Two people understand the meaning and the teaching and practice accordingly: one practices to benefit themselves but not others, and one practices to benefit both themselves and others. The person who practices to benefit themselves but not others is reprehensible in that respect. The person who practices to benefit both themselves and others is praiseworthy in that respect.

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The point in the explanation, as I read it, is that they are encouraging others in the Dhamma but not upholding it themselves. Practicing for oneself and not others, then, would be upholding principles of Dhamma but not encouraging others to do so. In this case, it uses the formula for wholesome/unwholesome conduct. But it seems as though the message can be taken as more broadly referring to any Dhamma practice.

Notice the dichotomy then:
“Practicing to benefit oneself” = applying the principles of Dhamma, such as precepts; we could add meditation and generosity to that list.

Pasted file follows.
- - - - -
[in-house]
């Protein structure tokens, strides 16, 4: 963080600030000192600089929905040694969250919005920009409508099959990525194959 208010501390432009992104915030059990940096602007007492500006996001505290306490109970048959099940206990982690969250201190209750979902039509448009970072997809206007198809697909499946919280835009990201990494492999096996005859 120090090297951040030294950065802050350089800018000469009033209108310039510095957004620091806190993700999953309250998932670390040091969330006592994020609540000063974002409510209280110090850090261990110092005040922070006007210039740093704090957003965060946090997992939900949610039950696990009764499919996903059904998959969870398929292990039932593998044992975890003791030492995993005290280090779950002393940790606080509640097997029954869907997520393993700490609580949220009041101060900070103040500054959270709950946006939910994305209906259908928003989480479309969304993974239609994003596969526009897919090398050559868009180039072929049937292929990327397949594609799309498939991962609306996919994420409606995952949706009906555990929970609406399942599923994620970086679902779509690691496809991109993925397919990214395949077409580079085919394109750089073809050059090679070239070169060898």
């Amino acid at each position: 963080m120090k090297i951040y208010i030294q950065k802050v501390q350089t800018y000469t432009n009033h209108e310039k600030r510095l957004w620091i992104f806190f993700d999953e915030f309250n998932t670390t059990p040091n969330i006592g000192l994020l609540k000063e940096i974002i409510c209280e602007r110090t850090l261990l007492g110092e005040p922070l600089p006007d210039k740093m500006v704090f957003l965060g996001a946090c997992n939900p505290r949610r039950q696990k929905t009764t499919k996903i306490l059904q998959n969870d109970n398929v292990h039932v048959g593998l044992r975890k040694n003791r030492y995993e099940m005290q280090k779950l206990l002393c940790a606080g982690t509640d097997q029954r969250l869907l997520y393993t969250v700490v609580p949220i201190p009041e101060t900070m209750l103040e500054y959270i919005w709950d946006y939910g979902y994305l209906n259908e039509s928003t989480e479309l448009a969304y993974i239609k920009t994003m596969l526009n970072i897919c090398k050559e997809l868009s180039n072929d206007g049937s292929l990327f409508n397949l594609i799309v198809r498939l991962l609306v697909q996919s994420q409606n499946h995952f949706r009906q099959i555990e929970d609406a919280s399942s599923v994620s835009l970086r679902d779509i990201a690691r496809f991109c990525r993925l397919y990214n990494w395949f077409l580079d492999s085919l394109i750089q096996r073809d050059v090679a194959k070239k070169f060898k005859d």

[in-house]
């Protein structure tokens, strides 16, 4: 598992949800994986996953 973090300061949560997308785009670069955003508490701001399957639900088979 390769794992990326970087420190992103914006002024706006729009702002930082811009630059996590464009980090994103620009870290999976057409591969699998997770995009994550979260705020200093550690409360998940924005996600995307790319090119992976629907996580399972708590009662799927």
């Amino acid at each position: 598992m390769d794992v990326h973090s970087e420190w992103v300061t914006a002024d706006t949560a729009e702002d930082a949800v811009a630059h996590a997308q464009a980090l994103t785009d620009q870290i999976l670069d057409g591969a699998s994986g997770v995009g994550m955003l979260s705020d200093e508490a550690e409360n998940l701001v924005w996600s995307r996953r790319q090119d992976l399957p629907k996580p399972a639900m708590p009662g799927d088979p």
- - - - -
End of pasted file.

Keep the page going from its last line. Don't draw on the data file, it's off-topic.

“Practicing to benefit others” = teaching and encouraging others in these principles.

If someone practices generosity, upholds precepts, and develops meditation, at least one being is purified directly, and their outward conduct by body and speech will become more pure. This should generally have a good impression on others; it may inspire and encourage others indirectly. “Worst case scenario” and at least somebody grows in Dhamma.

Another person doesn’t do these things, but they encourage others to try them. Maybe people will listen, maybe they will not. They may see the person as a hypocrite and thus reject the values being encouraged on account of the person involved. If people do listen, they will not have a qualified and experienced practitioner as their guide; just words without the experience to back it up and inform it with more heart. “Worst case scenario” many people get discouraged in the Dhamma because of hypocrisy and lack of real world examples, and not even the person encouraging is liberated.